This chapter uses the structural and relational dimension of Social Capital Theory as the lens for examining the factors affecting a Small and Medium Enterprise’s (SME) intention to adopt electronic commerce (EC), using a one-shot experimental design. The findings suggest that in terms of the network structure, Thai SME owner/managers predominantly use their strong ties (such as family, relatives, friends) when discussing EC adoption issues. Moreover, trust in social networks (both predisposition to and experience of trust) was found to significantly influence the intention to adopt EC. This means that when Thai SME owner/managers are considering exploiting a potential business opportunity, the trustworthiness of the social network member appears to be more important than their credibility. An important implication of the findings is that, in mostly using their strong ties with family and friends, Thai SME owner/managers may not be obtaining accurate information about the benefits and costs involved in EC adoption.
This chapter uses social capital theory as the lens for examining the factors affecting Small and Medium-sized Enterprises (SMEs) intention to adopt electronic commerce (EC). EC refers to the trade of information, goods and services using computer networks (Daniel & Wilson, 2002). The importance of EC has arisen as part of globalization and it is expected to reshape the way firms conduct business (OECD, 2005). Information technology generally, and the internet in particular, has been a strong driving force enabling globalization because it offers an avenue for efficient business transactions (Tan & Teo, 1999). However, while there have been studies examining the factors affecting the adoption of EC by big business, there has been less research into these issues within SMEs (Daniel & Wilson, 2002; Dutta & Evrard, 1999). Within Thailand, SMEs are defined as enterprises with fixed assets of 20-100 million bahts and those employing 20-100 employees (Intrapairo & Srivihok, 2003). In addition to these specific dimensions, SMEs often differ from big businesses by being independently owned and operated. Moreover, they are often time poor and, as a result, may focus more on operational activities (Garengo, Biazzo & Bititci, 2005) aimed at survival rather than growth (Gray, 2002).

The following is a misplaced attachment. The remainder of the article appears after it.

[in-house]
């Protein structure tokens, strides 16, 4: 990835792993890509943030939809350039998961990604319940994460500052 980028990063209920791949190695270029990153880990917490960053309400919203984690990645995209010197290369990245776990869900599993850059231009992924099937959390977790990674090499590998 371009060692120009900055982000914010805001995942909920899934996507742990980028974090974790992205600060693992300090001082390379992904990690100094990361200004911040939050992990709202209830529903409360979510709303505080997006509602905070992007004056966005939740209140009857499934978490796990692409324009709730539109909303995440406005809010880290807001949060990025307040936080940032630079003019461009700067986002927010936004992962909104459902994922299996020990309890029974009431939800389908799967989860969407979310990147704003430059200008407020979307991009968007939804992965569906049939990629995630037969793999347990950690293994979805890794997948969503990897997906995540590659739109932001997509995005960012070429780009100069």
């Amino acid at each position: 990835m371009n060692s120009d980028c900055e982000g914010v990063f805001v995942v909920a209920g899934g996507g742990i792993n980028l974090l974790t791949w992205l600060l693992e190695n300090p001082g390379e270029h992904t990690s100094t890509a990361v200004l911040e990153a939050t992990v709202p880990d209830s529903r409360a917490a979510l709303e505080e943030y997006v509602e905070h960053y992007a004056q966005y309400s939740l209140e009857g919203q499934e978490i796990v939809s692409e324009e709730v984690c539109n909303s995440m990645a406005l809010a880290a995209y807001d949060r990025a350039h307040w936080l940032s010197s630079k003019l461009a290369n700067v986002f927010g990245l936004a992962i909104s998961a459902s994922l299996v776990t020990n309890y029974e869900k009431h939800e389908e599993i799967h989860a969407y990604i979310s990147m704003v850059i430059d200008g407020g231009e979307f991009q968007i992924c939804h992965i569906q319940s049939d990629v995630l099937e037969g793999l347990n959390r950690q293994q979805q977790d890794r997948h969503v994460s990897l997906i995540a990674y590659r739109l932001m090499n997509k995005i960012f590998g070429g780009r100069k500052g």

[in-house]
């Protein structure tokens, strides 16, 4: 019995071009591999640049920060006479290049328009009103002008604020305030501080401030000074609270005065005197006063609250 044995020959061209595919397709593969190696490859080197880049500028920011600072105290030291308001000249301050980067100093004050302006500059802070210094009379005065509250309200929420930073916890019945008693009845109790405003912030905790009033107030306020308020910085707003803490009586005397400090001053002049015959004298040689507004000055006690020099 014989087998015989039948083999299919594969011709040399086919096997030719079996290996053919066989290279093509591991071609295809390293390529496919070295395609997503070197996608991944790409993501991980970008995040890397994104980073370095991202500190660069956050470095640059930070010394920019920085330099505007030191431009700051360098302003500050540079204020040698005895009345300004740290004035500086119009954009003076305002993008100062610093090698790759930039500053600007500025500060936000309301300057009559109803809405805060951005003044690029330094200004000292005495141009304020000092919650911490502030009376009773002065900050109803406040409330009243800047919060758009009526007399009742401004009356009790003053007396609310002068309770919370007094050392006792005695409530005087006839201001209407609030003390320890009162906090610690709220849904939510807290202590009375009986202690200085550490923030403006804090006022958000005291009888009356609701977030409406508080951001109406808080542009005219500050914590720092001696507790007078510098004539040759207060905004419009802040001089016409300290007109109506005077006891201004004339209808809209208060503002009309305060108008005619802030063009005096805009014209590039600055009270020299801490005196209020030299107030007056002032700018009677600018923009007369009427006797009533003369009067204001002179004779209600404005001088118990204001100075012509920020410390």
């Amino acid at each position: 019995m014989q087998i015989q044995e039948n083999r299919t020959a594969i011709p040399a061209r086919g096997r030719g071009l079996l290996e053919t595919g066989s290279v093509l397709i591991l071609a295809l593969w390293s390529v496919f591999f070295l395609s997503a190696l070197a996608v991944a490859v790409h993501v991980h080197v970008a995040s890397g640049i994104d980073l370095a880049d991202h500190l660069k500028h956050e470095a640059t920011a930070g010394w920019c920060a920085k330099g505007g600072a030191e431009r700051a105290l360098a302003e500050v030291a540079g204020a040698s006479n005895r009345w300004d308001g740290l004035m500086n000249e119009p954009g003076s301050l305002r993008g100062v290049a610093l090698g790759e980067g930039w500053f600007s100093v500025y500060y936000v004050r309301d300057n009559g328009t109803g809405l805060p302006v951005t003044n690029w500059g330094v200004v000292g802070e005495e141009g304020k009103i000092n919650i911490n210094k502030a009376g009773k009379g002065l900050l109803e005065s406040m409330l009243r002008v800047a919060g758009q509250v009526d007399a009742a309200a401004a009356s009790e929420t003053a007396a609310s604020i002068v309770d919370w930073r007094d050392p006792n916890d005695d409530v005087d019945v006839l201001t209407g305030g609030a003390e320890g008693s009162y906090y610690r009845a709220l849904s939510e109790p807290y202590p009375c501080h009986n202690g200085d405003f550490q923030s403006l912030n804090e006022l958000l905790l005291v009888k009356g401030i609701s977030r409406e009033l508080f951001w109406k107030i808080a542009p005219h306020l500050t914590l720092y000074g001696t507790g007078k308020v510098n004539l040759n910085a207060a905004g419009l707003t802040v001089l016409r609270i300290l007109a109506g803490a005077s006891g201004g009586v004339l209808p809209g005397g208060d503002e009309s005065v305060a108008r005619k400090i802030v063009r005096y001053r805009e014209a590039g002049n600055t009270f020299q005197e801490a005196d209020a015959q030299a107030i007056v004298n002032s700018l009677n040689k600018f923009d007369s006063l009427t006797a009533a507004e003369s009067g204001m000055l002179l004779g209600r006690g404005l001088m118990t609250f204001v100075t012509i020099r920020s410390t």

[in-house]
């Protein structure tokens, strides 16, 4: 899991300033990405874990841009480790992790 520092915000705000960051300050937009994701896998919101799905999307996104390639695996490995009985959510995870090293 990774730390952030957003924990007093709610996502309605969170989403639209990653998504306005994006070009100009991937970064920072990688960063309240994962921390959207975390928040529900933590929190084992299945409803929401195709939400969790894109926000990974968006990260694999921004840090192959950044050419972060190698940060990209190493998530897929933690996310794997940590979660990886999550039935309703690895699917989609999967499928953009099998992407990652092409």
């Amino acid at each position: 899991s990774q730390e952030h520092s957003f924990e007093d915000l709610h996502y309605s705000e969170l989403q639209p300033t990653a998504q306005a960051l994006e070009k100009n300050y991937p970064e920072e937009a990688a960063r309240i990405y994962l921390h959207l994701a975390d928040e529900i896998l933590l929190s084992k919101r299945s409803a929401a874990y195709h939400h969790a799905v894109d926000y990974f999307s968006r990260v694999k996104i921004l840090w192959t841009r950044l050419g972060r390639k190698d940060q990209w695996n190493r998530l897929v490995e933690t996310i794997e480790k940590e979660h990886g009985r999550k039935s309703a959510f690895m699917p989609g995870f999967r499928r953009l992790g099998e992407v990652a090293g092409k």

Researchers have used numerous approaches (evident in the Information Systems (IS) and technology and innovation adoption literature) to identify the factors that may affect a firm’s decision to adopt EC. This chapter differs from past approaches in that it uses a Social Capital Theoretical framework as the lens for examining the factors affecting SME owner/manager’s intention to adopt EC. Social capital theory argues that individuals and groups are more productive because of the social network relationships that link them (Taylor, Jones & Boles, 2004). This is because the benefit associated with belonging to a social network is that it provides access to knowledge and resources that may benefit recipients (Lin, 2001).
Theorists have identified three dimensions of social capital. These are the structural, cognitive and relational dimensions, which can be used to explain outcomes in business (Nahapiet & Ghoshal, 1998). The structural dimension refers to the structures embedded within organizations promoting links. Structural social capital has been examined by entrepreneurial researchers by analyzing the number of contacts that occur and connect individuals. These connections over time become trusted sources of knowledge and resources because the rules that govern their interactions (whilst usually intangible and non-verbal) also facilitate relationship building (Burt, Hogarth & Michaud, 2000).
The cognitive dimension refers to the shared values, beliefs and norms that bind SME owner/managers together (Nahapiet & Ghoshal, 1998). Hence, examining the rules that govern how relationships amongst SME owner/managers develop is an example of analysing relationships using the cognitive dimension lens (Kessels & Poell, 2004; Nahapiet & Ghoshal, 1998). The development of shared values and beliefs affect relationship building in a number of ways. Once members interact to the extent that the rules about behavior become evident, then the relational dimension of social capital develops.